Jihadists have released a new web-magazine - presumably catering to the literate English-speaking Muslims in South Asia and the West.
The magazine, named 'Azan' (Which means a call to prayer), is based on similar lines as the earlier 'Inspire' magazine - which was created in Yemen. It is unclear where and by whom this one was created - although it's focus on Pakistan and Afghanistan have led to speculations that it was made by the Pakistani Taliban.
The magazine, which is eighty pages long, is formatted like many religious magazines with sections devoted to phrases (and explanations) from the holy book, 'inspirational' interviews of the religious and calls for more faith and sterner action from the believers.
However, most of the magazine is devoted to two issues - Drones and the Pakistani army.
Oh Drones! Help us!
In a seemingly open admission about the devastating impact of America's drone policy in Afghanistan and Pakistan, the magazine devotes several pages to a long rant about the evils of the drones – before asking for help.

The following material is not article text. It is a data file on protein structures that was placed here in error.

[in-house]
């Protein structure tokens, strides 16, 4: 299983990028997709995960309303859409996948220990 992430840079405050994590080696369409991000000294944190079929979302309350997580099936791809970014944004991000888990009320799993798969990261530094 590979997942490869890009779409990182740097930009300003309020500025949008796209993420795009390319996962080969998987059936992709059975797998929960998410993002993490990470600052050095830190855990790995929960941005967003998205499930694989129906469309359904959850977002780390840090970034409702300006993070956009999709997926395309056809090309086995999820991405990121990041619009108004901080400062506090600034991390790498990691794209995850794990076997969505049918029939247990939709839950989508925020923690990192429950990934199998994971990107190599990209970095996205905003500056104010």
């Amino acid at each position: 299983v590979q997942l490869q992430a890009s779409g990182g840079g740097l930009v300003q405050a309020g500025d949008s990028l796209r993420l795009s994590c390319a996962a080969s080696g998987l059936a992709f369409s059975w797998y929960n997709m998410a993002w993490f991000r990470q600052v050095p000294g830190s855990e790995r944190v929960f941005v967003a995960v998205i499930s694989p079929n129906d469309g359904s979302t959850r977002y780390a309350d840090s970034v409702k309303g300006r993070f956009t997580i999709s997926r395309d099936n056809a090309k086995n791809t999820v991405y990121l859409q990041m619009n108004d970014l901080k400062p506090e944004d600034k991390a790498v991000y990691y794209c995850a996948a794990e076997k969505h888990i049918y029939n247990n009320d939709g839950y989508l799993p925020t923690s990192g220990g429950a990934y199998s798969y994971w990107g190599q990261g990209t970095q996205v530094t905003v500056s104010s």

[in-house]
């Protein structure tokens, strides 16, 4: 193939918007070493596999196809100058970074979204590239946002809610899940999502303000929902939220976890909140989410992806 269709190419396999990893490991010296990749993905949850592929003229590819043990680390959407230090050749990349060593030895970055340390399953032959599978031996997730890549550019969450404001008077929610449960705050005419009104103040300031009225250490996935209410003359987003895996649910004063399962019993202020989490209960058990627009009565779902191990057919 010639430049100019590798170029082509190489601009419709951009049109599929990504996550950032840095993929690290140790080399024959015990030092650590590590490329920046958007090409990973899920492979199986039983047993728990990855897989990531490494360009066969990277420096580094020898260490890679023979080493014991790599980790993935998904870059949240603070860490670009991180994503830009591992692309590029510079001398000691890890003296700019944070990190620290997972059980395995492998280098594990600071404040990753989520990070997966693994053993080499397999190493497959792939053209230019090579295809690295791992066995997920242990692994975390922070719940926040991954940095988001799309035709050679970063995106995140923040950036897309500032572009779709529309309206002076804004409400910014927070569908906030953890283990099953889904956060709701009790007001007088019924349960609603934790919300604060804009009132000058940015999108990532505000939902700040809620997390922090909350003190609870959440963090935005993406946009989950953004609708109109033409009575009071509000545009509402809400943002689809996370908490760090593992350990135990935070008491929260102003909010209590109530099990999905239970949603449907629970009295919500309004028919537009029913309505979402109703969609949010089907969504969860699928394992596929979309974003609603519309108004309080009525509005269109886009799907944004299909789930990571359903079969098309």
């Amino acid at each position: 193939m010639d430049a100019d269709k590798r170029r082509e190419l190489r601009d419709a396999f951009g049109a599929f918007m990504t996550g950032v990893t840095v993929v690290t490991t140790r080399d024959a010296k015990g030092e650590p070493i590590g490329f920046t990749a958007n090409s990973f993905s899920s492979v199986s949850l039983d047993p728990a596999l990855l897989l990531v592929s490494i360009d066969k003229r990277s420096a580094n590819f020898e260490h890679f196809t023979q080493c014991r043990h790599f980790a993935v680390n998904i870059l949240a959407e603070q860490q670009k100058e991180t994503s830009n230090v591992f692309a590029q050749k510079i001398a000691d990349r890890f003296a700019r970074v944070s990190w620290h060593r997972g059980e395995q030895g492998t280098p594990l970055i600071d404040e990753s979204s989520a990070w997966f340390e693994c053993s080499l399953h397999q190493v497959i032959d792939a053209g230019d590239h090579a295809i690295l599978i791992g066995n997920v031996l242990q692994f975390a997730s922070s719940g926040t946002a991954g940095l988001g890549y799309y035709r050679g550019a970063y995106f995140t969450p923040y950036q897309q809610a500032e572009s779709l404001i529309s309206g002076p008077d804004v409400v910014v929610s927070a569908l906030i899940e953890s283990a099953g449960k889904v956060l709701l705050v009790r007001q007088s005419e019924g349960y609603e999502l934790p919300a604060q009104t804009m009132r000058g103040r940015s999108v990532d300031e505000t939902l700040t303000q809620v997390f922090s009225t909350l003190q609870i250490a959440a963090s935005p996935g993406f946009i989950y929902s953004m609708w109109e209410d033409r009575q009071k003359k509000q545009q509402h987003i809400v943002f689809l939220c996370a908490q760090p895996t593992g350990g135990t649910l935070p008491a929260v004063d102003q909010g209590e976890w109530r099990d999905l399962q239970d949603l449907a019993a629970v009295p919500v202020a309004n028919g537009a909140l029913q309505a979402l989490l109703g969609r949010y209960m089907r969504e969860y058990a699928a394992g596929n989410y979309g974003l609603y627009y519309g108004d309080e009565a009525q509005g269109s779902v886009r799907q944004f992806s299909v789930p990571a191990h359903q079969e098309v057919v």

The article also gives some insight into how the drones operate - explaining that usually a 'spy' tosses a chip onto a compound which marks the spot for a drone attack.
In what seems to be more lamenting than admonishing, the article complains that the poor are usually bribed into this task, and sometimes they merely toss the chip into the nearest house, instead of finding militant homes.
The piece, which goes into some depth about the casualties suffered by drone attacks (although they do clarify that these figures cannot be trusted since they were complied by 'disbelievers of Allah'), eventually rounds up with an appeal to its readers - "If you know anything about the technology to defeat drones, help us."
The article asks for all those Muslims who may have expertise in combating or hacking into drones to contact the magazine and offer help. With a marked tone of disbelief, the article notes that there are hundreds of millions of Muslims across the world, so surely some of them must have the intelligence and ability to combat drones.
They have attempted, and had some success, with such technologies before. There have been some reports that drones in Yemen were hacked. Although that program seems to have hit a snag, hence the public appeals for help.
Images: Screenshots from the web-magazine 'Azan'
Text: Sify News Desk